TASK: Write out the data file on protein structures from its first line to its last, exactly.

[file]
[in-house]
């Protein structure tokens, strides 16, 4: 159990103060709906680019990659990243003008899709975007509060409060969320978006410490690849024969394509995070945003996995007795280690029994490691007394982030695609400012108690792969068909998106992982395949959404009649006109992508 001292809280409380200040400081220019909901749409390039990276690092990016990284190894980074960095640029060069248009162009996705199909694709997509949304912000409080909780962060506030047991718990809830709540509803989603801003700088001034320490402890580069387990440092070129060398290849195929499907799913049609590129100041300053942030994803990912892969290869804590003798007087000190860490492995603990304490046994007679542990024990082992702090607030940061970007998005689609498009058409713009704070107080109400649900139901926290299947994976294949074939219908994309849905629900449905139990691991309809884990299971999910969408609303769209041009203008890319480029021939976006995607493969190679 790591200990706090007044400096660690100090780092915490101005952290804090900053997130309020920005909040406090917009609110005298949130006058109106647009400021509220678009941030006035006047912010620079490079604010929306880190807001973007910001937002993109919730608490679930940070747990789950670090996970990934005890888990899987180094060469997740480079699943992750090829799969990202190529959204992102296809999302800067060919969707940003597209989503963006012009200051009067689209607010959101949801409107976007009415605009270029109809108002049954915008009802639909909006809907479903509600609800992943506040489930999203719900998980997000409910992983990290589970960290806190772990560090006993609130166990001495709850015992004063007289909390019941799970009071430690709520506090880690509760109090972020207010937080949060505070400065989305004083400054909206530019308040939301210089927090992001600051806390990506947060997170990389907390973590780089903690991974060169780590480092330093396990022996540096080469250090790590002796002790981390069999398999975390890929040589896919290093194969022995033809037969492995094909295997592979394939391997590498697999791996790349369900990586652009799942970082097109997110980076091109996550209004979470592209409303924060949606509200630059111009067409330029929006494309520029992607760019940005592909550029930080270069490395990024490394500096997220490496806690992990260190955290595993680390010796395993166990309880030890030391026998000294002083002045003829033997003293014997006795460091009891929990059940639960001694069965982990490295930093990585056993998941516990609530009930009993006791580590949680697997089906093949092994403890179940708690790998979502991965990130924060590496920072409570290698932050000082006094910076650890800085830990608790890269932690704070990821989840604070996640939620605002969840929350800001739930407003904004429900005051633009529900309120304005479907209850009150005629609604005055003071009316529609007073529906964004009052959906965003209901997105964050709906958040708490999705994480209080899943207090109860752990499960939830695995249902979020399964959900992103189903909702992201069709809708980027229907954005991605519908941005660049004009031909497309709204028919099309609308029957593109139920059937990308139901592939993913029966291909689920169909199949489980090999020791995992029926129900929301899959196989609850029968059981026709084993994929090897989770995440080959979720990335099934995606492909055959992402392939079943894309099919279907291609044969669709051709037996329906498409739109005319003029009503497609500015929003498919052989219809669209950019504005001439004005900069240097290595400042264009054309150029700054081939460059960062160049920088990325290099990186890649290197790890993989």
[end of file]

[in-house]
């Protein structure tokens, strides 16, 4: 159990103060709906680019990659990243003008899709975007509060409060969320978006410490690849024969394509995070945003996995007795280690029994490691007394982030695609400012108690792969068909998106992982395949959404009649006109992508 001292809280409380200040400081220019909901749409390039990276690092990016990284190894980074960095640029060069248009162009996705199909694709997509949304912000409080909780962060506030047991718990809830709540509803989603801003700088001034320490402890580069387990440092070129060398290849195929499907799913049609590129100041300053942030994803990912892969290869804590003798007087000190860490492995603990304490046994007679542990024990082992702090607030940061970007998005689609498009058409713009704070107080109400649900139901926290299947994976294949074939219908994309849905629900449905139990691991309809884990299971999910969408609303769209041009203008890319480029021939976006995607493969190679 790591200990706090007044400096660690100090780092915490101005952290804090900053997130309020920005909040406090917009609110005298949130006058109106647009400021509220678009941030006035006047912010620079490079604010929306880190807001973007910001937002993109919730608490679930940070747990789950670090996970990934005890888990899987180094060469997740480079699943992750090829799969990202190529959204992102296809999302800067060919969707940003597209989503963006012009200051009067689209607010959101949801409107976007009415605009270029109809108002049954915008009802639909909006809907479903509600609800992943506040489930999203719900998980997000409910992983990290589970960290806190772990560090006993609130166990001495709850015992004063007289909390019941799970009071430690709520506090880690509760109090972020207010937080949060505070400065989305004083400054909206530019308040939301210089927090992001600051806390990506947060997170990389907390973590780089903690991974060169780590480092330093396990022996540096080469250090790590002796002790981390069999398999975390890929040589896919290093194969022995033809037969492995094909295997592979394939391997590498697999791996790349369900990586652009799942970082097109997110980076091109996550209004979470592209409303924060949606509200630059111009067409330029929006494309520029992607760019940005592909550029930080270069490395990024490394500096997220490496806690992990260190955290595993680390010796395993166990309880030890030391026998000294002083002045003829033997003293014997006795460091009891929990059940639960001694069965982990490295930093990585056993998941516990609530009930009993006791580590949680697997089906093949092994403890179940708690790998979502991965990130924060590496920072409570290698932050000082006094910076650890800085830990608790890269932690704070990821989840604070996640939620605002969840929350800001739930407003904004429900005051633009529900309120304005479907209850009150005629609604005055003071009316529609007073529906964004009052959906965003209901997105964050709906958040708490999705994480209080899943207090109860752990499960939830695995249902979020399964959900992103189903909702992201069709809708980027229907954005991605519908941005660049004009031909497309709204028919099309609308029957593109139920059937990308139901592939993913029966291909689920169909199949489980090999020791995992029926129900929301899959196989609850029968059981026709084993994929090897989770995440080959979720990335099934995606492909055959992402392939079943894309099919279907291609044969669709051709037996329906498409739109005319003029009503497609500015929003498919052989219809669209950019504005001439004005900069240097290595400042264009054309150029700054081939460059960062160049920088990325290099990186890649290197790890993989």